The Apollo Mission Control Center in Houston Is Accurately Restored to July 20, 1969, the Date Apollo 11 Landed on the Moon

Apollo Mission Control Center, NASA

It has been estimated more than 500 million people across the world watched as Apollo 11 landed on the moon July 20, 1969. As Neil Armstrong climbed down Apollo 11’s ladder onto what he described as a fine powder on the moon’s surface, he famously said, “It’s one small step for man, one giant leap for mankind.”

Helping direct Armstrong and his co-astronauts (Edwin “Buzz” Aldrin Jr. and Michael Collins) to the moon were the flight controllers of the Apollo Mission Control Center in Building 30 of NASA Johnson Space Center (JSC) in Houston. At an average age of just 28, these young men—and a few women who worked on Apollo and were in the center to help—didn’t have time to celebrate their great feat of successfully landing astronauts on the moon. Instead, they feverishly worked to ensure the moon landing was safe and they could return Apollo 11 and its crew home. (In fact, then President Richard Nixon had prepared a speech in the event Armstrong, Aldrin and Collins could not be brought back to Earth.)

AFTER: The vision to restore the control center exactly as it was in the 1960s when it had its greatest historical significance almost didn’t happen. The Apollo-era flight controllers not only fought the political battles, they also participated in the restoration.

In September 2001, in an interview for JSC’s Oral History Project, Armstrong praised the “culmination of the work of 300,000 or 400,000 people over a decade” that made Apollo 11’s mission successful. He also noted, “We had great respect [for] the guys down there, the guys and gals in mission control.”

In an ultimate show of that respect for Apollo 11’s flight controllers, the Apollo Mission Control Center recently was accurately restored to the way it looked on July 20, 1969, from the ceiling tiles to the carpet, the controllers’ consoles, and even coffee cups and ashtrays. An extremely dedicated team of unique collaborators spent years researching and restoring the control center, making it historically accurate to the day of the first lunar landing, so visitors can experience the magnitude of that important day in history. You could say the restoration team took its mission as seriously as the flight controllers considered their mission to the moon.

FLIGHT CONTROLLERS TO THE RESCUE

Deemed a historic district, JSC has 81 buildings eligible for listing on the National Register of Historic Places. Building 30, which houses the Apollo Mission Control Center, is a National Historic Landmark. The room also served as the Flight Control Room for the Shuttle Program from 1981-92 until a new control room was built. At that time, JSC had an agreement with the Texas Historic Commission to leave the Apollo Mission Control Center in a state that it eventually could be restored for tours.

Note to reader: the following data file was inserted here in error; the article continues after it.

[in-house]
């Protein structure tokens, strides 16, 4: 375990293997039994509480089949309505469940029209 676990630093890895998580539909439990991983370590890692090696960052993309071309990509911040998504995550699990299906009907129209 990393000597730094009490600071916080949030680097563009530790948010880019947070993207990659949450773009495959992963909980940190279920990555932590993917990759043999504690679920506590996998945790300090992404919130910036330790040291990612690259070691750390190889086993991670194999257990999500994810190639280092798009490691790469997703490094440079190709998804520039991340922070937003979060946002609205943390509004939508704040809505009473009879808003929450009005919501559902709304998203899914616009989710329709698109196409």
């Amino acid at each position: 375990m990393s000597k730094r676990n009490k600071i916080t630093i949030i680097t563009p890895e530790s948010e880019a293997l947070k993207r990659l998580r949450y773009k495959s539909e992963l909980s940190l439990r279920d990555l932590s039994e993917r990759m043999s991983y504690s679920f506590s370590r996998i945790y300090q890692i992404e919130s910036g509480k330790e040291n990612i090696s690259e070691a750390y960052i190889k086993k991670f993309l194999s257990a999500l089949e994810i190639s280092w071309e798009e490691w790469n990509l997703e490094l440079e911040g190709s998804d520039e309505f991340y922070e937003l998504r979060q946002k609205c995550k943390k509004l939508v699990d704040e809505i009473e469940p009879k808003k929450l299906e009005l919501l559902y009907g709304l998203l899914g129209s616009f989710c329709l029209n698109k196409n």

“Ours is actually the third attempt to restore it and, by that time, it was in real disrepair. It was dirty; it was just bad,” explains Sandra J. Tetley, JSC’s historic preservation officer. “Space Center Houston, which is our visitor center, had some random things on the screens, but it was basically dead. I wanted to at least have some sort of experience for visitors when they came in.”

July 20, 1969: Overall view of the Apollo Mission Control Center during the lunar surface extravehicular activity of Apollo 11 Astronauts Neil A. Armstrong and Edwin E. Aldrin Jr.

In 2013, Tetley applied for a $5,000 grant with the National Park Service (NPS) via its Heritage Partnership Program to put together a moon landing experience for visitors. The NPS district director visited the site and was so shocked by the control center’s state of disrepair, he offered $20,000 to do a historic furnishings report, which is a very detailed report of minute details of what it would take to bring the room back to Apollo-era conditions.

Once the historic furnishings report was completed, NPS hosted a workshop about next steps. There were a lot of stakeholders in that meeting, including the JSC public affairs team; the JSC history office; mission operations sup- port; the flight operations office; and Ed Fendell, a flight controller from the Apollo 11 mission who was responsible for all data, voice and video communications. Each stakeholder had different ideas about what the restored control center should look like and who should be in charge of its restoration.

“I think a lot of people had in mind what
is at Kennedy Space Center,” explains Adam Graves, historic preservation lead for the Apollo Mission Control Center restoration via his company, GRAVitate LLC. “At Kennedy, you can sit in chairs that vibrate, so I think people wanted to create something more interactive with holograms and a big show, talking about the future.”

Meanwhile Tetley and Graves had a vision to restore the control center exactly as it was in the 1960s when it had its greatest historical significance and already was a VIP experience for the family members and guests who were allowed to watch the moon landing with the controllers from the adjacent viewing area.

PHOTOS: NASA Johnson Space Center

About the Author

Christina A. Koch
Christina A. Koch is editorial director and associate publisher of retrofit.

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